Self-Defense Training With Marcus Kowal | The Loop With Donna Ruko

Uploaded by LivestrongWoman on 09.09.2012

Hello ladies and welcome to this episode of The Loop, where we talk all things health,
wellness and Livestrong Woman. And on that note, one thing I've found that has helped
to empower me and make me feel strong and disciplined in a way is Krav Maga. Now, Krav
Maga is Israeli Military self-defense and combat training. It's actually what the US
law enforcement train in. And, also, I don't know if you saw last weeks episode, but we
kind of touched on it last week with Tara Stiles, when she was showing some yoga and
I was showing her a little bit of Krav Maga. But we actually go a little bit more into
depth this week. I went over to Werdum Combat Team Academy in Venice, and I met up with
a good friend of mine, Marcus Kowal, who is my Krav Maga instructor. He's also a mixed
martial arts fighter and reporter. So, enjoy ladies. Take a look at this. Okay, so here
we are at the Werdum Combat Team Academy. And I'm here with my good friend, Marcus Kowal,
who is a Krav Maga instructor, a mixed martial arts fighter and a reporter. So, thank you
for being here with me today. It'd be great -- we really, really wanna talk about how
Krav Maga and self-defense empowers women. First of all, I do wanna point out that, because
you can't miss it: I wanna know what happened with this black eye right here? Police brutality.
No, I was -- I just came back from Sweden where I taught a few seminars, actually, and
one of the seminars was for the police in the city that I'm from, Gothenburg. And one
of the officers, by mistake, while we were doing a drill actually just happened to pop
me with an elbow, from the equivalent of the swat teams over there, so this was a big,
strong guy. It wasn't that hard, it just hit me in the right spot. And it's on its way
out, but… He got you good and proper -- that's what I'm gonna say. Yeah, absolutely. Now,
when it comes to empowerment in general, it's more about a mindset, you know. And when you
look at violent criminals, whether it be for sexual attacks or any other type of violence,
they look for victims. They're not looking for people to fight back. Like anyone in any
type of job, they're trying to make their job as easy as possible. It's the same with
criminals. By changing the mindset, from going to being a victim to the aggressor, that's
one of the most important things. And it doesn't happen over night. It's something that you
have to train. Just like you train your bicep, just like you train, you know, your chest
and legs, you have to train your mindset to: I'm not gonna a victim. I'm going to be the
aggressor. Absolutely, that's definitely something I've learned and I've shared with friends,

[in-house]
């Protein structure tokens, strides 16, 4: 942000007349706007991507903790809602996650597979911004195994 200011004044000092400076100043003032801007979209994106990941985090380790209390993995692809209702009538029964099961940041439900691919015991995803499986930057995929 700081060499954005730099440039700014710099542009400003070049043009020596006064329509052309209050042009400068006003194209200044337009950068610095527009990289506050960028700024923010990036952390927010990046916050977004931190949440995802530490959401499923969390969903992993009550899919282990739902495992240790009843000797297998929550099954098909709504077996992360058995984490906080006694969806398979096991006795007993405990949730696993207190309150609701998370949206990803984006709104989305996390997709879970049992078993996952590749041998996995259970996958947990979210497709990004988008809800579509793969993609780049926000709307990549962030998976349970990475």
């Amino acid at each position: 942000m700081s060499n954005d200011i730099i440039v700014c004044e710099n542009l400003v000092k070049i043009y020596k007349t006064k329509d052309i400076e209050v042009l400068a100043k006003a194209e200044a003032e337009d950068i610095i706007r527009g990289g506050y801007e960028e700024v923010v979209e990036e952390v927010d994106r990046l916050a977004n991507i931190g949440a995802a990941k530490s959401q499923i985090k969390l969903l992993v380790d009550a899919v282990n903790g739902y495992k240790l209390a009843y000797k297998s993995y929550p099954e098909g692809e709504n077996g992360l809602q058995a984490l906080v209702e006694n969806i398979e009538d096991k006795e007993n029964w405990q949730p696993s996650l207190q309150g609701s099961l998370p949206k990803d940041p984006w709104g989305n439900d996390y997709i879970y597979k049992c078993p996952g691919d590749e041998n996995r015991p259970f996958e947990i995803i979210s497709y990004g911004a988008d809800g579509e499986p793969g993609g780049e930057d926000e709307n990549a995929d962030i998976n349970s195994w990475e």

that simple things of like walking along in the dark just being aware of my surroundings,
keeping assertive, and just staying really, really aware of what's going at all times
is like a major thing that I've learned. Also, Krav Maga is a great workout as well. It's
very, very strenuous at times. Usually, class starts off with a warm-up and then we go straight
into, like, boxing -- I say, "boxing" -- punching, kicking, palm strikes, elbows. I love an elbow.
And then we get into the like a defensive move. So usually when I come out of class,
if I've had break for a few weeks, when I go back, I come out almost shaking. You know,
my arms are like ooh. There's muscles there that I didn't know existed, muscles here.
I'm sure you've got stories. You've actually shared one with me where someone left a class
with you and got attacked. Yes. Actually, not too far away from here, we were, at the
moment, with our Werdum Combat Team in Venice. And up in Santa Monica, after, it was called
the Light Show. She decided to walk home on her own, which is not so good. You shouldn't
do that. If you can, obviously, try to avoid risks. And someone attacked her. And all it
took in her case was a kick to the groin that we'd been practicing a lot. Now, when it comes
to civilians, it's not as common. Luckily, because we live in somewhat of a civilized
society. But when it comes to police and military, my biggest reward when it comes to the type
of training that we provide is knowing that someone went home to their family because
of what they learned from us. Yeah. That's something that's really big. So the type of
training that we do in Krav Maga, it's both men and women. But what's so special about
it is that it's just as effective for women as it is for men. And children. And children
as well. Bullying, for example, when it comes to kids is huge. And, again, it's not so much
about actually learning the techniques, of course it's great, but that mindset of: I'm
not going to be a victim. It's not gonna happen to me because I'm not gonna allow it. Yeah.
Wonderful. Thank you, Marcus, for sharing your tips. Now, Marcus is gonna show us the
defense for the choke from behind. Let's get to it. Alright. So, the first thing we're
gonna do is learn how to defend ourselves against a choke from behind. Okay. So if you
do it to me really quick, first, so that just to show. So the danger to me from this position